We typically resolve this with a “to our knowledge” clause, which covers the client for code we create, but absolves us of responsibility from other Open Source code (assuming we are using code that was properly licensed, etc.). It also covers us in the event we are asked to build something that infringes on an existing patent.
If you breach one or more of the Warranties, then the Indemnification clause comes into play.
Indemnification ties in with the same issues discussed in the Warranty section. In this clause, there is typically language that makes you (the consultant) responsible for any legal issues with the Deliverable (instead of the client, who is using the Deliverable). Like the Warranty clause, the Indemnification clause is a fair and reasonable thing to have in a contract. We just need to tweak it a little so that it makes sense in the Open Source world.
It’s very reasonable to take on this responsibility in regards to any part of the deliverable you build, subcontract out, or are somehow responsible for. However, like with the Warranty clause, you don’t want to take on responsibility for every piece of IP that has made it into the Open Source project you are using.
We typically resolve this by adding either a “to our knowledge” clause or explicitly excluding parts of the deliverable in this area.
In addition, you may want to include something in the Indemnification clause to cover features that are requested by your client, but might infringe on a patent or similar concerns. Typically, the Indemnification clause does make you responsible in these cases and most consultants I know don’t have the resources to do patent searches on every feature that is requested by their clients. If you write code that contains infringing IP and your client is sued, you would be on the hook to pay for any and all or your client’s damages, including legal fees. The knowledge qualifier we use handles this situation as well, and you can also handle it with a specific carve-out if needed.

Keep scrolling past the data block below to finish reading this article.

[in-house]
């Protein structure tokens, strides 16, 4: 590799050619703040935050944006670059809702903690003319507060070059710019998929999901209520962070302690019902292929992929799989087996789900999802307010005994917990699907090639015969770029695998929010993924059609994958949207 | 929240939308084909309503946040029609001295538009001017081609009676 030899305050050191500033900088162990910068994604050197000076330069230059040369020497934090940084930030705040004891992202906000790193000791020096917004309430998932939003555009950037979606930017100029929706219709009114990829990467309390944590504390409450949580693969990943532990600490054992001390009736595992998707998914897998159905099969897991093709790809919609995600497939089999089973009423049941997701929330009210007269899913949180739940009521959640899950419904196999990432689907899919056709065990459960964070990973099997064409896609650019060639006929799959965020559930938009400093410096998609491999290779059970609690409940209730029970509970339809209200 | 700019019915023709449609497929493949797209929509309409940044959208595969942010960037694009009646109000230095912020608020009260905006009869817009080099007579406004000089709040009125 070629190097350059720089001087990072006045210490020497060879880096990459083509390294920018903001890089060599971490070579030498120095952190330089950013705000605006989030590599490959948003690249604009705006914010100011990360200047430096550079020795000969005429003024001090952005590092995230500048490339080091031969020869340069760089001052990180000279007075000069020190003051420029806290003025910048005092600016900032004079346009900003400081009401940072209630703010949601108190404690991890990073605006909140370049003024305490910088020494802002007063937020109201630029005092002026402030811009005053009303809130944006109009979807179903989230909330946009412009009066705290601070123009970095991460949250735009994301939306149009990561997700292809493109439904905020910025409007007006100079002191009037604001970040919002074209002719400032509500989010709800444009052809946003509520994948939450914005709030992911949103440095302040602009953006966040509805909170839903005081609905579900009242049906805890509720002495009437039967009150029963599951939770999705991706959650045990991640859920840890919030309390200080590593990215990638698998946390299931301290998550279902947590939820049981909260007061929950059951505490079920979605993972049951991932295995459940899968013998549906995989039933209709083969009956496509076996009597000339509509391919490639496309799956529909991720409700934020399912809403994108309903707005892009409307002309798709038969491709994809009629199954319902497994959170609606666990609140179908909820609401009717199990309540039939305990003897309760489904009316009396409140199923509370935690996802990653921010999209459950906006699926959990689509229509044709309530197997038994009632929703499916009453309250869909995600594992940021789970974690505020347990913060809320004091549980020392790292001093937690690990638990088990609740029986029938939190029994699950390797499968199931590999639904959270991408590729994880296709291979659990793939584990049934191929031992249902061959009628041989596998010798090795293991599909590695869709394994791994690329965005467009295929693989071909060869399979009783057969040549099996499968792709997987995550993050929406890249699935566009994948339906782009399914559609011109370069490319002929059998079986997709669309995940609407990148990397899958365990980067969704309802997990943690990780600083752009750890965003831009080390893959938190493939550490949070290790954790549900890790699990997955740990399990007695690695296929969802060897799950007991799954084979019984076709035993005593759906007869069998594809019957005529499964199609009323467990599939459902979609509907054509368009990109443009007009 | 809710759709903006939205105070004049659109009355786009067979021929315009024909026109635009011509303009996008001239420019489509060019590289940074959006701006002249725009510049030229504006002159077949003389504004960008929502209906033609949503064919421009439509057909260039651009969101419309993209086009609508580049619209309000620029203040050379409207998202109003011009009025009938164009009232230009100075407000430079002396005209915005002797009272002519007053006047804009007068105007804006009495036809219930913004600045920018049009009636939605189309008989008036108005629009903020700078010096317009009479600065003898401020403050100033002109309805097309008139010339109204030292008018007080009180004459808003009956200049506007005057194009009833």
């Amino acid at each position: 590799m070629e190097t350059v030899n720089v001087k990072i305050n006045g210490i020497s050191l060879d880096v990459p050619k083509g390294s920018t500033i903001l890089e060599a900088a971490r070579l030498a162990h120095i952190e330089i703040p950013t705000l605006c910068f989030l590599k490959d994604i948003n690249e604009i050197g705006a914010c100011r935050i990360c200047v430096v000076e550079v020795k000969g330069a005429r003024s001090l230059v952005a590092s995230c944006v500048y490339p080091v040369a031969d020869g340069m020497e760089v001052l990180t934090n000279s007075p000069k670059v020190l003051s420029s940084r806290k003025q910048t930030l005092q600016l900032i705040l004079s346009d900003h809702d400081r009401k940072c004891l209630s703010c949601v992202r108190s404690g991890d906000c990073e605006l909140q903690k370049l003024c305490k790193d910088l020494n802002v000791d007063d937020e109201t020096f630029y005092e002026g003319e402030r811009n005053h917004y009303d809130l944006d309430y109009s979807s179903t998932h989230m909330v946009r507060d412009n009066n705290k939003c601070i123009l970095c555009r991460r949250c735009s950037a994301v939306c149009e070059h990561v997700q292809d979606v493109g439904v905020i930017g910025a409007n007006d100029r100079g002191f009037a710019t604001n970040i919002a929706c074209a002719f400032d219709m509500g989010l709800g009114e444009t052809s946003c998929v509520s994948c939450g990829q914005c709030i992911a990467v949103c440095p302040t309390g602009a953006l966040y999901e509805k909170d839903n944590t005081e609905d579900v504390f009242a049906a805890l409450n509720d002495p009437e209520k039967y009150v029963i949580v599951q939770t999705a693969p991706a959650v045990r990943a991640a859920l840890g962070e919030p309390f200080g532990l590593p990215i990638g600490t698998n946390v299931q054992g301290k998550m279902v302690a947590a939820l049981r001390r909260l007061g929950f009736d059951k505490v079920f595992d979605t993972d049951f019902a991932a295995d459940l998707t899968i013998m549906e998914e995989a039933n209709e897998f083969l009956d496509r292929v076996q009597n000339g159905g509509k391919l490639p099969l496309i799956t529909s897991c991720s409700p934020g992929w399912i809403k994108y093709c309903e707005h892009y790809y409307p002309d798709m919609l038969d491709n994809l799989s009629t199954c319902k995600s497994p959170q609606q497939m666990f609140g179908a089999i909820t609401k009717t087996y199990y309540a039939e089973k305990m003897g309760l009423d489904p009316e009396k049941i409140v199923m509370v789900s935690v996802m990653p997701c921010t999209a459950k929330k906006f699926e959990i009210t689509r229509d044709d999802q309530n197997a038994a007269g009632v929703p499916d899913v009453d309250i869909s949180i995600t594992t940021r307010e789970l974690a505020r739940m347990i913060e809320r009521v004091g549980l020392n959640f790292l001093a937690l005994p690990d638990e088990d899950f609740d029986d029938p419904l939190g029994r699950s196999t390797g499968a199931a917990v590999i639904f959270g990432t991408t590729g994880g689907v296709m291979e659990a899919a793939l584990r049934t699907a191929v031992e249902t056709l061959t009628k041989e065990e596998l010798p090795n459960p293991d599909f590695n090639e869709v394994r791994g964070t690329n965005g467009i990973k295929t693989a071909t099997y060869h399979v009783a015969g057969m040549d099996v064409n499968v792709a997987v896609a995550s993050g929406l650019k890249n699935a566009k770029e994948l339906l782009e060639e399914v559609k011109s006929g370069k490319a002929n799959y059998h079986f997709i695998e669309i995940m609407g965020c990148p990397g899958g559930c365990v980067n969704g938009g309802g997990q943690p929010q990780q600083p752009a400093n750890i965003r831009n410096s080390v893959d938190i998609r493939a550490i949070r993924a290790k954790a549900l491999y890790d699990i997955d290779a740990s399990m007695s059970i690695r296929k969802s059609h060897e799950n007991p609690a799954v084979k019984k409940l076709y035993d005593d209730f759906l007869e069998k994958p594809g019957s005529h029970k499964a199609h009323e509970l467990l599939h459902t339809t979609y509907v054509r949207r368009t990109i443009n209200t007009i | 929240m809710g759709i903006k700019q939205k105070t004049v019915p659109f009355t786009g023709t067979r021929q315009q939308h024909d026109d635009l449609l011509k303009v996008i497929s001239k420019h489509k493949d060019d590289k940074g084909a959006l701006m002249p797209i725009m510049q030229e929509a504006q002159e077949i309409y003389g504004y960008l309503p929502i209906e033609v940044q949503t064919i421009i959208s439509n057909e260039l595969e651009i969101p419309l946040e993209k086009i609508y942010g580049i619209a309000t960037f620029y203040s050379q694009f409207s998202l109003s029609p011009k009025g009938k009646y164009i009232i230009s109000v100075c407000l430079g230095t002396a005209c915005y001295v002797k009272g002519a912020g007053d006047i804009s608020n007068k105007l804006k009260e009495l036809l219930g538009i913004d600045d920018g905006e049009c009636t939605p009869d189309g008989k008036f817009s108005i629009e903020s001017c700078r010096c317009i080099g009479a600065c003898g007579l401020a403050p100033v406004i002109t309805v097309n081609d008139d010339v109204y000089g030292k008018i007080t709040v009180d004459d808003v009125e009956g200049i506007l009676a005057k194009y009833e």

Hopefully this information will be useful to some of you the next time you’re reviewing a contract for a project. If all of this is new to you and you work in this space – I highly recommend talking with a lawyer who has experience with Open Source.
If you’re in the Denver area, I highly recommend working with Ryan Howell at Rubicon Law Group. We met in 2007 at the first StartupWeekend in Boulder and he’s been working with me and Crowd Favorite ever since.
Some contracts also expressly forbid the use of Open Source software and/or software licensed under a specific license as part of their standard terms. Getting this fixed is generally not a problem since you and the client should be in agreement that you are planning to use Open Source tools in the project. I’m assuming we’re all used to dealing with this one already, but wanted to call it out as well.